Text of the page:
Automotive repair is messy work. There is a reason that mechanics often affectionately refer to each other as “grease monkeys.” As cars age, they tend to accumulate dirt, grime, and debris from the road. Couple this with a few oil or coolant leaks, and all of the grime sticks to your engine and condenses into a thick, dark, tarry sludge. If you’ve worked on cars for any length of time, you know exactly what we are talking about. You also know that it takes a whole lot of scrubbing, Gojo juice, and a long shower before it comes off your body and that it is pretty much impossible to get out of your clothes.
Fortunately, mechanics got tired of this problem in the early days of working on machines and started wearing coveralls. Coveralls are a one piece garment that covers both the torso and the legs. They come in a variety of shapes, sizes, and fabrics and have a large variety of features. Their main advantage is that they protect the wearer from grease, grime, and fluids by covering exposed skin and clothing, especially when paired with a good set of mechanics gloves. The following is a breakdown of some of these attributes to help you select the best coveralls for your application:
Short Sleeve vs. Long Sleeve
When choosing between long sleeve and short sleeve coveralls, there are a few considerations. The biggest consideration you must make is that you are trading cooling for protection. Short sleeve coveralls keep you cooler as your arms are exposed and they don’t retain as much body heat. They are also typically made from thinner, more breathable fabrics. Along with short sleeves comes decreased protection for your arms, meaning that they are more susceptible to coming into contact with grease or fluids.
Long sleeve coveralls address the issues with short sleeve coveralls in that they protect the arms. As you would expect, fabrics in long sleeve coveralls tends to be a little bit thicker and tend to retain heat a little better.
There is one major concern to be aware of if you choose to wear long sleeve coveralls. When working with rotating machinery, including a running engine, wearing long sleeves can pose a potential danger (this also pertains to when using lathes, saws, drill presses, and mills). The reason you must take extra care under these circumstances is because baggy sleeves are at risk of becoming caught or entangled in rotating machinery which can lead to serious injury or even death.
Cotton vs. Blended
When it comes to materials, cotton coveralls and blended polyester/cotton coveralls are the two most common types (although you can find nylon, wool, and a few others if you look hard enough). The reason that cotton coveralls and blended coveralls are the most common is that the fabrics are the most affordable.
The biggest pros to blended coveralls are that they tend to wrinkle less and tend to resist fluids a bit better. 100% cotton tends to be a little more abrasion resistant and tends to withstand heat much better (flame, sparks, etc).
In general both are fine for automotive work, however if you are working specifically with electric cars, there are likely more stringent requirements that require you to wear electrical-protective coveralls.
There are a few other features to be aware of, although they rarely are applicable to weekend work in your garage. Perhaps the two most notable features worth mentioning are that coveralls can be had with high visibility features that make you easier to spot while you are performing your work. This is advantageous if you work at night or in a busy work environment. The other notable feature is that some coveralls are flame resistant. These tend to be used more heavily in other industries outside of automotive (such as work involving petroleum or electricity). We probably wouldn’t pay extra for these features if you are just performing routine synthetic oil changes in your garage.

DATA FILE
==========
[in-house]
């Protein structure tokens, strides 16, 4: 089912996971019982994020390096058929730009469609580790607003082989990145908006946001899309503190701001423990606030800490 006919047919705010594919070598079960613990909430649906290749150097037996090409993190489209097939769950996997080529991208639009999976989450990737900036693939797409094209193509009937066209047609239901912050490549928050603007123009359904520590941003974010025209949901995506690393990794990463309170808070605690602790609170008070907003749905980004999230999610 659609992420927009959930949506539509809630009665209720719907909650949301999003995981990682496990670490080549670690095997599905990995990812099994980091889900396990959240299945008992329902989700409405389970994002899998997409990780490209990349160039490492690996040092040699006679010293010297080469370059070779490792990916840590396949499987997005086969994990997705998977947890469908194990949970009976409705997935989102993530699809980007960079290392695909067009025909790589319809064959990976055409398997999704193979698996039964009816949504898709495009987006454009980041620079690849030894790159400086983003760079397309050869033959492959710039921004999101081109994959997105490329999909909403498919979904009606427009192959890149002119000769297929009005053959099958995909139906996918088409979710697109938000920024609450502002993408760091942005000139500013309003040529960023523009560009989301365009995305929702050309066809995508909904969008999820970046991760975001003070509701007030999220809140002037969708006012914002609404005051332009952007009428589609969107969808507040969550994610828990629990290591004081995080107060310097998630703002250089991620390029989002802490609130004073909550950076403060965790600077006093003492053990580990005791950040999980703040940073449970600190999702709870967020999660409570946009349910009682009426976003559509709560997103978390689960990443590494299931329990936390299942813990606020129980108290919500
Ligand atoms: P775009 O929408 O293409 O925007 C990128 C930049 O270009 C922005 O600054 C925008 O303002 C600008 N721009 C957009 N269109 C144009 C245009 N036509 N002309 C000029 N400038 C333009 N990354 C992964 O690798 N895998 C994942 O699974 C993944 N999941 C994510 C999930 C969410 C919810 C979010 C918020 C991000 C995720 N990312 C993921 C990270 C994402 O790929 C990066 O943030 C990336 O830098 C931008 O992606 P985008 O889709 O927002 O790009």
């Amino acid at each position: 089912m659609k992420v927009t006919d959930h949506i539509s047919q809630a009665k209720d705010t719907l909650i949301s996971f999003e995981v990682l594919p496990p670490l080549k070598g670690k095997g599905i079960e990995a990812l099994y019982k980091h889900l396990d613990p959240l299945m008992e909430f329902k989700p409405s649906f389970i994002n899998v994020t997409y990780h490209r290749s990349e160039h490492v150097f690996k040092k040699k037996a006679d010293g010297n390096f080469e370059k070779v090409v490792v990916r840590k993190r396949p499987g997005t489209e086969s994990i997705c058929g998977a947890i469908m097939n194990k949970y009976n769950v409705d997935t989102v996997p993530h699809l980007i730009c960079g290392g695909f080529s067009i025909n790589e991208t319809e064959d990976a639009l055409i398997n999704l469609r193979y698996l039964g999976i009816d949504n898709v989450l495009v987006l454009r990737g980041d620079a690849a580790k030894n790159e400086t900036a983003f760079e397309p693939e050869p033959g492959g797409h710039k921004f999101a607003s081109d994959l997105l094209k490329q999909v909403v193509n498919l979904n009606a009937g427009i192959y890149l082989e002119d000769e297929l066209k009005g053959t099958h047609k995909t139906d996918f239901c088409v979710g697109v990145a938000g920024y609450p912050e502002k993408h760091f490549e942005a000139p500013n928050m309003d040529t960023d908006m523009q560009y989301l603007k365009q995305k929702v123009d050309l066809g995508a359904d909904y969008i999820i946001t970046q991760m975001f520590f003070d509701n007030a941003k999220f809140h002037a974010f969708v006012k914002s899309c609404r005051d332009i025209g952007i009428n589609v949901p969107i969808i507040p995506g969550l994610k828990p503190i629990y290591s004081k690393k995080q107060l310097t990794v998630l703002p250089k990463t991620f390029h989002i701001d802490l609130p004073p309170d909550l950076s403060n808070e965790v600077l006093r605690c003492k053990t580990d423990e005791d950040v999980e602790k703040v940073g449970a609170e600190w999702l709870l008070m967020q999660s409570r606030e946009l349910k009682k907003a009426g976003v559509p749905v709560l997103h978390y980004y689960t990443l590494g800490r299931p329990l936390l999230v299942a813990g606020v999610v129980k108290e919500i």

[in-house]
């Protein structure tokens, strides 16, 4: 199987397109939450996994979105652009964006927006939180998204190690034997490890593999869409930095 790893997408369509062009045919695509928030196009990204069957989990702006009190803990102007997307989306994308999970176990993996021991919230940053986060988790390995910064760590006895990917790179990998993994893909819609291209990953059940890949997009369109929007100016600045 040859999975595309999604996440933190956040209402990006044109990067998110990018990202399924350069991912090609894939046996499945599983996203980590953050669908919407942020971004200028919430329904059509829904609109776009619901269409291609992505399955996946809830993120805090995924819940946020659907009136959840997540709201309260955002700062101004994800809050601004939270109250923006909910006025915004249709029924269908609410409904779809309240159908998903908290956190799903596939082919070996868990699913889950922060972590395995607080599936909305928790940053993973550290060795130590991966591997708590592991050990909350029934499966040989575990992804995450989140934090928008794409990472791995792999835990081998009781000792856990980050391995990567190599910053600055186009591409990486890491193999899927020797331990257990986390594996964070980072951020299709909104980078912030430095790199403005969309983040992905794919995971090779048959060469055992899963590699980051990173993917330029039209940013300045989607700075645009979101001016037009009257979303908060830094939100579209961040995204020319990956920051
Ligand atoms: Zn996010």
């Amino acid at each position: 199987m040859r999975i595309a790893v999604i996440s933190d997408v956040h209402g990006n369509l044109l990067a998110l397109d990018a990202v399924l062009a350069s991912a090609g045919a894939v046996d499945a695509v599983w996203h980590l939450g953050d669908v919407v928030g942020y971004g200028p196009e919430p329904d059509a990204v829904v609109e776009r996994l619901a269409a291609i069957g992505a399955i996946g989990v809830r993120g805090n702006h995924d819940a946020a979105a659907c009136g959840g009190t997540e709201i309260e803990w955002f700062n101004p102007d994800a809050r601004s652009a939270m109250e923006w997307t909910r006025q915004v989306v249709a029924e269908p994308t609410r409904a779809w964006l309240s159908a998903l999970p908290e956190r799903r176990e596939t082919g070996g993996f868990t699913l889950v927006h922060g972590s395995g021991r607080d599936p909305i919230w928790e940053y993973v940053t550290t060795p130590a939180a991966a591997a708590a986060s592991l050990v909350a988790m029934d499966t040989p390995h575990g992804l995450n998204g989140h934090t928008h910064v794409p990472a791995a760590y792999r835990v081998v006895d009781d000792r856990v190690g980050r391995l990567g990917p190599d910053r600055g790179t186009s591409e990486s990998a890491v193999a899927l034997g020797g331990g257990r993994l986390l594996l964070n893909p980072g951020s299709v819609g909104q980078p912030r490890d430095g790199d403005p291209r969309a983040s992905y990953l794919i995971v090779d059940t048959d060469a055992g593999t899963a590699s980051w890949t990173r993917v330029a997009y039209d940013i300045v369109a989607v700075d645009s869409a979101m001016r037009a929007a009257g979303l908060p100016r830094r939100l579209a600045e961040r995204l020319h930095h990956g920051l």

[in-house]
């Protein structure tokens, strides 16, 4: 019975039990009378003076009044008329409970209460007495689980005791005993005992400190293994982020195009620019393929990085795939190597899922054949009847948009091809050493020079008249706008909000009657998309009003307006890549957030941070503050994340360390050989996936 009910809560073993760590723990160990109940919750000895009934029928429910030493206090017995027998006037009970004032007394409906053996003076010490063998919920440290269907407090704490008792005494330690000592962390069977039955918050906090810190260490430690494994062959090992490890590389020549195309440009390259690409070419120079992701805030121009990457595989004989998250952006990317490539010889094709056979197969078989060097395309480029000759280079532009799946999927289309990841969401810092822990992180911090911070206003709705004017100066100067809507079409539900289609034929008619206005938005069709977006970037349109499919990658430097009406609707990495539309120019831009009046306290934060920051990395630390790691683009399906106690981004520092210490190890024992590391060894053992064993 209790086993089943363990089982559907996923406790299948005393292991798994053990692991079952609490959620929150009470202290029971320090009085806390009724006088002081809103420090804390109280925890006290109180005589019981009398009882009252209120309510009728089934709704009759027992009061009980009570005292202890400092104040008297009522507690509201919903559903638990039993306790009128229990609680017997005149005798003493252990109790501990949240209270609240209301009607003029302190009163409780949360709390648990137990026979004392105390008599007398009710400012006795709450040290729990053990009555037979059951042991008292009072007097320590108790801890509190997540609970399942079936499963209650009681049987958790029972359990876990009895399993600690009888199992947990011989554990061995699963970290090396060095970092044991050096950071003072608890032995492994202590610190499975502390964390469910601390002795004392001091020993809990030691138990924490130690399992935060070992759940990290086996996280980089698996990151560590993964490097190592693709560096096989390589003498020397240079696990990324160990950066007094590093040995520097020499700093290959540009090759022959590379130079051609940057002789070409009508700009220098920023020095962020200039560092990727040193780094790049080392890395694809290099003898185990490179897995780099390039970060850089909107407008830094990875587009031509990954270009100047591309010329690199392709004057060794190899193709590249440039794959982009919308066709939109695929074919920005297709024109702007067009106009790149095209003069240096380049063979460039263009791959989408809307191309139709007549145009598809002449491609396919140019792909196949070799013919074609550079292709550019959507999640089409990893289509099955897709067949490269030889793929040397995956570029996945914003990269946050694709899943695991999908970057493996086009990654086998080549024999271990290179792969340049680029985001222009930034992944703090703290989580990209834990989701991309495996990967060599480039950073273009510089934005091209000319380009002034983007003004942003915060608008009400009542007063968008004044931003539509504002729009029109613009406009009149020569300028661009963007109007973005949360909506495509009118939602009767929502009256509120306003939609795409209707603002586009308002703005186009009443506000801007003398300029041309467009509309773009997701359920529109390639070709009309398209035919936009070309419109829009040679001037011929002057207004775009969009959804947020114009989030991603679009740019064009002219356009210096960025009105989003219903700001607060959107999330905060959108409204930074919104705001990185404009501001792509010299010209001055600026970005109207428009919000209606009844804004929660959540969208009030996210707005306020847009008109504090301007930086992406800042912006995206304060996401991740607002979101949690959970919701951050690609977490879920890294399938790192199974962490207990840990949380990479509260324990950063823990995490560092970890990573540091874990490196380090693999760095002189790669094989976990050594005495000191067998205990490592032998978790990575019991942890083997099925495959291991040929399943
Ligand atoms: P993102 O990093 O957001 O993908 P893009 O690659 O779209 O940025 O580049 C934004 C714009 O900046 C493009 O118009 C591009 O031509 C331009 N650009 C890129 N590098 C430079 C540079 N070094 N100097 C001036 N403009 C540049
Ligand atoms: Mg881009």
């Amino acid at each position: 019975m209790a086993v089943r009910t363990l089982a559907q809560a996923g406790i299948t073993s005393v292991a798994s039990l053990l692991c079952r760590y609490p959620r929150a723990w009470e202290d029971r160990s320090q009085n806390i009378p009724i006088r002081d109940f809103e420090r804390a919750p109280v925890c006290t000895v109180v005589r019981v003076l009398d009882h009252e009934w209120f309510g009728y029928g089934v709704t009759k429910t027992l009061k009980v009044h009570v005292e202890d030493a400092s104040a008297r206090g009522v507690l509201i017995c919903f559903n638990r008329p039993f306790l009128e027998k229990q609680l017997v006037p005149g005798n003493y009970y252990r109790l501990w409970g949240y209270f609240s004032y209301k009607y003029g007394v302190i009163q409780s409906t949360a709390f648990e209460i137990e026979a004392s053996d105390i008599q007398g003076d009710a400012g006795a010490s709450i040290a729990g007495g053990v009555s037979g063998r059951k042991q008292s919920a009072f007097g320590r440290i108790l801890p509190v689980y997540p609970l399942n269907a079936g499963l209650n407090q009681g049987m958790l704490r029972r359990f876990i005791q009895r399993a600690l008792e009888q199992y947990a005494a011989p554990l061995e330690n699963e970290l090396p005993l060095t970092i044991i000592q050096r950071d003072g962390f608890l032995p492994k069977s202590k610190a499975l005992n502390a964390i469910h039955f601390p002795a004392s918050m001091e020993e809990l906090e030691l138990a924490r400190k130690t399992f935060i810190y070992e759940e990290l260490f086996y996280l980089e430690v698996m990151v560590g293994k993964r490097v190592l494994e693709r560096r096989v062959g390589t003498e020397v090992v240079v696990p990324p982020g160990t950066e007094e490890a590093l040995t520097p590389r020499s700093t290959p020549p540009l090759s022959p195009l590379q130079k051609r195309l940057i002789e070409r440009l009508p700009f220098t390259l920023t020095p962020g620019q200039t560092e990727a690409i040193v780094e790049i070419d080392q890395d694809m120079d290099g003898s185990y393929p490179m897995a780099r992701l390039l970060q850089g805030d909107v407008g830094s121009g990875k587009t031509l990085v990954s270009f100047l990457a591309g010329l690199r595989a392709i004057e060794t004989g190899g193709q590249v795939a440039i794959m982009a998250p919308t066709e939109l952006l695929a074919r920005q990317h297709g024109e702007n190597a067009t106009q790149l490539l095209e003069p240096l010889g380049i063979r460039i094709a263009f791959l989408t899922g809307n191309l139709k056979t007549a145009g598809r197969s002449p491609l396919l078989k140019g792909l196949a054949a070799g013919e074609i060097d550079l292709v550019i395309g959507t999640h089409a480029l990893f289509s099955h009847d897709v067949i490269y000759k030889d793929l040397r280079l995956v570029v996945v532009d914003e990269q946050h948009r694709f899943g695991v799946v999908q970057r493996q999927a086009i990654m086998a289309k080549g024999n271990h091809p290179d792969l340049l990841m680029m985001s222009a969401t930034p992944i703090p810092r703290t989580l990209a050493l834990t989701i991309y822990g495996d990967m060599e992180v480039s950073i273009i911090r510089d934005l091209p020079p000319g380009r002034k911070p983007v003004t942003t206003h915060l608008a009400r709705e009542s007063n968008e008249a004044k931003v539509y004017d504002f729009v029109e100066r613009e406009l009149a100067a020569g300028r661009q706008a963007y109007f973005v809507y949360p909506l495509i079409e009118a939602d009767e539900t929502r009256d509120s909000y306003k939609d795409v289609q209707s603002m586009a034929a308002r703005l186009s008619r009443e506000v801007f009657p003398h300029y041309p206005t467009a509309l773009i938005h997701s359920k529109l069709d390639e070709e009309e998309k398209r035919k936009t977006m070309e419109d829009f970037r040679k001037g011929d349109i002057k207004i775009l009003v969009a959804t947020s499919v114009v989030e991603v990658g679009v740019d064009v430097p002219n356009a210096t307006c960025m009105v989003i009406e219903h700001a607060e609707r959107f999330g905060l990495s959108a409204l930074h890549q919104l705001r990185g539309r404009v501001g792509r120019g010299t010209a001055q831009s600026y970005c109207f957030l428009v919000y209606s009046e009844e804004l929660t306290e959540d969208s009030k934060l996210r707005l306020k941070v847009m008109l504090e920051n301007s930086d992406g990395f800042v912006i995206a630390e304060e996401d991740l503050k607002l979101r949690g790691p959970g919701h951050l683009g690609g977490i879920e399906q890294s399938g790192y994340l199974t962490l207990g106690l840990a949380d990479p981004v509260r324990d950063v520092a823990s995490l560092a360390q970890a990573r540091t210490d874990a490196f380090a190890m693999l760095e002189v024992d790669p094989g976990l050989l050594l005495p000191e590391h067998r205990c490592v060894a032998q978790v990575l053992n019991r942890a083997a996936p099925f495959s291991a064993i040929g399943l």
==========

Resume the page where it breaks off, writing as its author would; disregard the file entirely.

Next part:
When it comes to choosing a pair of coveralls, we have always worn Dickies with good success. Either their Basic Blended Coverall or their Basic Cotton Coverall are sufficient for most automotive work and they tend to hold up pretty reliably. They also have a few color choices for those of us who like to look extra suave when working on our cars. There are a few other brands we like such as Carhartt and Red Kap, but in general we have always found that Dickies offers one of the better values out there for basic automotive needs. You can take a look at all the coveralls that Dickies offers by clicking here.
Before we close this article out, we want to add a couple final notes. Wearing coveralls helps keep you separated from the grime and fluids from routine auto work, but they don’t make you “Walter White yellow suit from Breaking Bad” impervious to chemicals. As such, even when wearing coveralls it’s still important to clean yourself up after you are done repairing your car. Another note is that you should also wash your coveralls occasionally. We recommend washing them alone or potentially even sending them out to get laundered as grease can tend to leach into other clothes in your washing machine.
We hope that this article has been helpful in terms of deciphering what features might be valuable to you in a set of coveralls when working on your car. While we have our preferences, we know that there are lots of other great options out there so if you feel like our recommendation isn’t the right call for your situation, have a look at some other coveralls options by clicking here. Happy wrenching!